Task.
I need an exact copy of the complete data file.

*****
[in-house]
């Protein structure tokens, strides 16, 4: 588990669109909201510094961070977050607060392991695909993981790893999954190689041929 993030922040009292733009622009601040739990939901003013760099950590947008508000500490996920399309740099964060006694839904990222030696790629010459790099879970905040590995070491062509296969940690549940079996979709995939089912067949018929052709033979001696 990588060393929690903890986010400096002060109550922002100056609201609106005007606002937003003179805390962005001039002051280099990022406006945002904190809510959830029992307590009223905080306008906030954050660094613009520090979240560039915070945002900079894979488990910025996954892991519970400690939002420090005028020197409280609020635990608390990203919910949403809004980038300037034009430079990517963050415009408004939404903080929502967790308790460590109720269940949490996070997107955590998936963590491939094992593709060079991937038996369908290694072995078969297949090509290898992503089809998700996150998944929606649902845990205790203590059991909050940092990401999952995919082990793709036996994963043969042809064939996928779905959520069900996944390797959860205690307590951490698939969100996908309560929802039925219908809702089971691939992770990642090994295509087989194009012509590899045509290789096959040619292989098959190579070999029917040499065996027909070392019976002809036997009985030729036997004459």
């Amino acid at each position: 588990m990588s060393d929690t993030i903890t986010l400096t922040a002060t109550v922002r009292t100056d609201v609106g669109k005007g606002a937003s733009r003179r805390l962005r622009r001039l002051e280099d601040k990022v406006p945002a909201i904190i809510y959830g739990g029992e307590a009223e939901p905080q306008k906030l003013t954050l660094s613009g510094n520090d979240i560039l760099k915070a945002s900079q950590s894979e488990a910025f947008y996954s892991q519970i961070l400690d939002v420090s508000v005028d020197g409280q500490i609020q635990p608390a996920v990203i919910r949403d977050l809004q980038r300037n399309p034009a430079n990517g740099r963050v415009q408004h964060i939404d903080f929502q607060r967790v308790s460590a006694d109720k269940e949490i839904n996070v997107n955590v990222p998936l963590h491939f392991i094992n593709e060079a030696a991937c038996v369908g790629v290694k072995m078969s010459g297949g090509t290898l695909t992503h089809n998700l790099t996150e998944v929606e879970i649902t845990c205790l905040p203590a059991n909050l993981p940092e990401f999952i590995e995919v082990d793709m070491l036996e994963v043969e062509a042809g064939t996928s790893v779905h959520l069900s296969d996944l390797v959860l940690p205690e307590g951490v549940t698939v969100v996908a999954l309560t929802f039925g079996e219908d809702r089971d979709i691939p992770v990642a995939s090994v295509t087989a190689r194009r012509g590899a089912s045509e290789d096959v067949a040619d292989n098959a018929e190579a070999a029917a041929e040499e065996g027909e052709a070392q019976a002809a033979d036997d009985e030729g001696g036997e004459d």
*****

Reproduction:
[in-house]
């Protein structure tokens, strides 16, 4: 588990669109909201510094961070977050607060392991695909993981790893999954190689041929 993030922040009292733009622009601040739990939901003013760099950590947008508000500490996920399309740099964060006694839904990222030696790629010459790099879970905040590995070491062509296969940690549940079996979709995939089912067949018929052709033979001696 990588060393929690903890986010400096002060109550922002100056609201609106005007606002937003003179805390962005001039002051280099990022406006945002904190809510959830029992307590009223905080306008906030954050660094613009520090979240560039915070945002900079894979488990910025996954892991519970400690939002420090005028020197409280609020635990608390990203919910949403809004980038300037034009430079990517963050415009408004939404903080929502967790308790460590109720269940949490996070997107955590998936963590491939094992593709060079991937038996369908290694072995078969297949090509290898992503089809998700996150998944929606649902845990205790203590059991909050940092990401999952995919082990793709036996994963043969042809064939996928779905959520069900996944390797959860205690307590951490698939969100996908309560929802039925219908809702089971691939992770990642090994295509087989194009012509590899045509290789096959040619292989098959190579070999029917040499065996027909070392019976002809036997009985030729036997004459």
């Amino acid at each position: 588990m990588s060393d929690t993030i903890t986010l400096t922040a002060t109550v922002r009292t100056d609201v609106g669109k005007g606002a937003s733009r003179r805390l962005r622009r001039l002051e280099d601040k990022v406006p945002a909201i904190i809510y959830g739990g029992e307590a009223e939901p905080q306008k906030l003013t954050l660094s613009g510094n520090d979240i560039l760099k915070a945002s900079q950590s894979e488990a910025f947008y996954s892991q519970i961070l400690d939002v420090s508000v005028d020197g409280q500490i609020q635990p608390a996920v990203i919910r949403d977050l809004q980038r300037n399309p034009a430079n990517g740099r963050v415009q408004h964060i939404d903080f929502q607060r967790v308790s460590a006694d109720k269940e949490i839904n996070v997107n955590v990222p998936l963590h491939f392991i094992n593709e060079a030696a991937c038996v369908g790629v290694k072995m078969s010459g297949g090509t290898l695909t992503h089809n998700l790099t996150e998944v929606e879970i649902t845990c205790l905040p203590a059991n909050l993981p940092e990401f999952i590995e995919v082990d793709m070491l036996e994963v043969e062509a042809g064939t996928s790893v779905h959520l069900s296969d996944l390797v959860l940690p205690e307590g951490v549940t698939v969100v996908a999954l309560t929802f039925g079996e219908d809702r089971d979709i691939p992770v990642a995939s090994v295509t087989a190689r194009r012509g590899a089912s045509e290789d096959v067949a040619d292989n098959a018929e190579a070999a029917a041929e040499e065996g027909e052709a070392q019976a002809a033979d036997d009985e030729g001696g036997e004459d």